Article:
I understand that we typically measure seasonal snowfall totals (September - May) rather than annual, but given we're not even halfway through this season, let's take a quick look at how annual snowfall since January 2017 in Denver stacks up against previous years.
2017 was the least snowy year on record (dating back to 1882) for Denver. At just 17.2" on the year, it nudged out 1887 (18.9") as least snowiest, with 1888 coming in as a close third at 21.5". Remarkably, Denver has only recorded less than 30" in a year just 12 times in the last 137 years of record keeping. Two of those 12 came last year and this year (we need 3.4" of snow before the end of the month to hit 30" this year), several focused in the late 19th century, and just a few sprinkled in during the "big snow years" of the 20th century.
As you probably gathered above, the least-snowy two year stretch for snow in Denver came in 1887 and 1888, when just 40.4" of snow fell in the city over that period. Last year and this year are pulling in as close second, with 43.8" of snow recorded in Denver since January 2018.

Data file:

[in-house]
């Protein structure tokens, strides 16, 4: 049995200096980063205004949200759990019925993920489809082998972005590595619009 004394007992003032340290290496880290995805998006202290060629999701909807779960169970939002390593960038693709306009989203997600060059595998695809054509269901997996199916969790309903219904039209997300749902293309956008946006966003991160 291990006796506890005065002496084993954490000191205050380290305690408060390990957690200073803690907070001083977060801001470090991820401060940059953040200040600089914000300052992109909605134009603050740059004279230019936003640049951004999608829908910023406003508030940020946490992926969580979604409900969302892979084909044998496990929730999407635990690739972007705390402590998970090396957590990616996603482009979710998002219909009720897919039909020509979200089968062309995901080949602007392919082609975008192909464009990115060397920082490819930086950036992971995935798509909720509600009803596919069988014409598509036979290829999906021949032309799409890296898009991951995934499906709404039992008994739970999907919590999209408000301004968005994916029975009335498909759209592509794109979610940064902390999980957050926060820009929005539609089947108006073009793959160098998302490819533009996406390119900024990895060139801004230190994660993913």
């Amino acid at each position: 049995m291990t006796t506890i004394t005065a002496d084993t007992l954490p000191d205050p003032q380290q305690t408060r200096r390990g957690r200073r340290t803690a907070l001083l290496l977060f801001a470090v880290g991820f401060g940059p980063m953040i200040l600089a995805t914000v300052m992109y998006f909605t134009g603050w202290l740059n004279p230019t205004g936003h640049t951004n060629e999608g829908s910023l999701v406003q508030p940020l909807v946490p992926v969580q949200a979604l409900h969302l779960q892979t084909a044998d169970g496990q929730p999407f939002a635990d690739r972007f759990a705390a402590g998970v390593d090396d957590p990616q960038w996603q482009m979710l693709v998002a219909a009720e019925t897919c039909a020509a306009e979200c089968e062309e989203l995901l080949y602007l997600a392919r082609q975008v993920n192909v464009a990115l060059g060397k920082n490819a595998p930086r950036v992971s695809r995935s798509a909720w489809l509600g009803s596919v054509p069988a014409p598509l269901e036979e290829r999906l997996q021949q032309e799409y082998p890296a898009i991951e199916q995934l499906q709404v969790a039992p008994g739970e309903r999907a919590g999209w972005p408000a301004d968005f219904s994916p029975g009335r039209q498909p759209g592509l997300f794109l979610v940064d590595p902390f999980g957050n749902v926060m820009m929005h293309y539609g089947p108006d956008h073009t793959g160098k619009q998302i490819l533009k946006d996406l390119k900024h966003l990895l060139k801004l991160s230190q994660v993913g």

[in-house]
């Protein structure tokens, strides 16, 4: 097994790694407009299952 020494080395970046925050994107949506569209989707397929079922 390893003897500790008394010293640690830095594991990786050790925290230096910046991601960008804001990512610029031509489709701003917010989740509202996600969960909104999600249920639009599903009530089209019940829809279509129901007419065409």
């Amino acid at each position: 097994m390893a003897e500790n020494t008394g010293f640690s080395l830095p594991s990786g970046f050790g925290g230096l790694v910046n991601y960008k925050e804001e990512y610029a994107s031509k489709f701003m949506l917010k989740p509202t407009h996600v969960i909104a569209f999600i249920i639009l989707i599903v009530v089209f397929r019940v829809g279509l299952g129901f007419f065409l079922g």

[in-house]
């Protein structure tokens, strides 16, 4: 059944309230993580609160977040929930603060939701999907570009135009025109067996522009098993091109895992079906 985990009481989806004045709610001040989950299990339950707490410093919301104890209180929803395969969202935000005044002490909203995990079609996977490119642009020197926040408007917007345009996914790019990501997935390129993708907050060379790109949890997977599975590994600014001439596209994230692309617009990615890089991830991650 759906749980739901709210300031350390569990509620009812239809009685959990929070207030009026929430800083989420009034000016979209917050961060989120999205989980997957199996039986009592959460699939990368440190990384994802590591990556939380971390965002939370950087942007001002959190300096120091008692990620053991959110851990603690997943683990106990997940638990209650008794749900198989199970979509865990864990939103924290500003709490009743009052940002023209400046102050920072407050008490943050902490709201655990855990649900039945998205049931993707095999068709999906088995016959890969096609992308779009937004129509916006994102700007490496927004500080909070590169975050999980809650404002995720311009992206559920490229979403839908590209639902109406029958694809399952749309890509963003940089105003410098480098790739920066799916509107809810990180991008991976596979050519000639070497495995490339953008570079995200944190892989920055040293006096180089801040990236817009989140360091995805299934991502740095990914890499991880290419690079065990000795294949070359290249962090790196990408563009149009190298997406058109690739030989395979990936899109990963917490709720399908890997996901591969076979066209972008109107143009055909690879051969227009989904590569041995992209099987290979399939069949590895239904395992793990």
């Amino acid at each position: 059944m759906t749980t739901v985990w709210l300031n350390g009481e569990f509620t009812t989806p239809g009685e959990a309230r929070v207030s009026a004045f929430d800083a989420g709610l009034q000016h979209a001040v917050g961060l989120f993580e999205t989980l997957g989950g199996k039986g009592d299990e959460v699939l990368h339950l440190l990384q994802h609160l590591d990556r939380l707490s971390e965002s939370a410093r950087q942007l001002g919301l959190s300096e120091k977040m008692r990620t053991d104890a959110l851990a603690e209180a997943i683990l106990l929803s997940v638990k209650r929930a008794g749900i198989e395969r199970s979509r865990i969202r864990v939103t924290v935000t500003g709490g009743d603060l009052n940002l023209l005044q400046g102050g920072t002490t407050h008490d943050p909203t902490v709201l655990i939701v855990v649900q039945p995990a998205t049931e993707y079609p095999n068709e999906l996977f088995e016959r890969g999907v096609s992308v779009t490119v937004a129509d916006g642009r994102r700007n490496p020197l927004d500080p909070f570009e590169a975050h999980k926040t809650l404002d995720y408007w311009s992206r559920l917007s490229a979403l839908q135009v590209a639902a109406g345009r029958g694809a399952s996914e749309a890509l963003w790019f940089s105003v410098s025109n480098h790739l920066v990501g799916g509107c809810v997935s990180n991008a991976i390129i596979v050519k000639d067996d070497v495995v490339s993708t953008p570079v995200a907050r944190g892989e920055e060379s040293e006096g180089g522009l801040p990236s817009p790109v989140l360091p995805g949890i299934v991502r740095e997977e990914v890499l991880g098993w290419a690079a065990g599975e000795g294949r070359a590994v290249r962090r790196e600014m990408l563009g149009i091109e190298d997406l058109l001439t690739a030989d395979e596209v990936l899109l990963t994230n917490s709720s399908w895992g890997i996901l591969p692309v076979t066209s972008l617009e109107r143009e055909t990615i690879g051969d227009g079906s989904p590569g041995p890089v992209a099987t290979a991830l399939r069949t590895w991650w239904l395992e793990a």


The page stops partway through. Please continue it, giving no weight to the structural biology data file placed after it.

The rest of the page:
This is an exceptional snow drought we are in, no two ways about it. The 43.8" we've seen over the last two years is running about 13" below our annual average. If we compare these last two years to our snowiest duo (1912 - 1913) when 193.1" fell on the city, well... as a snow lover, I just get depressed. I can't even really fathom what a two year period like that might be like? Of course, a huge chunk of that came in one epic snow in December of 1913, which blanketed the city in 45.7" of snow. Somewhat remarkably, that's again more snow than we've seen in the last two years combined.
Of course, the year isn't over, so perhaps we'll round out 2018 with an unexpected boom of heavy snow. The problem is that time is running out... and as it stands, we aren't staring any big storms directly in the face. Our next chance of snow appears to be mid to late next week... let's see how we do.
We've got a long way to go this season, a new year is around the corner, our analog package and winter outlook offer some optimism for moisture returning as we head into late winter and the spring. Let us hope we turn things around.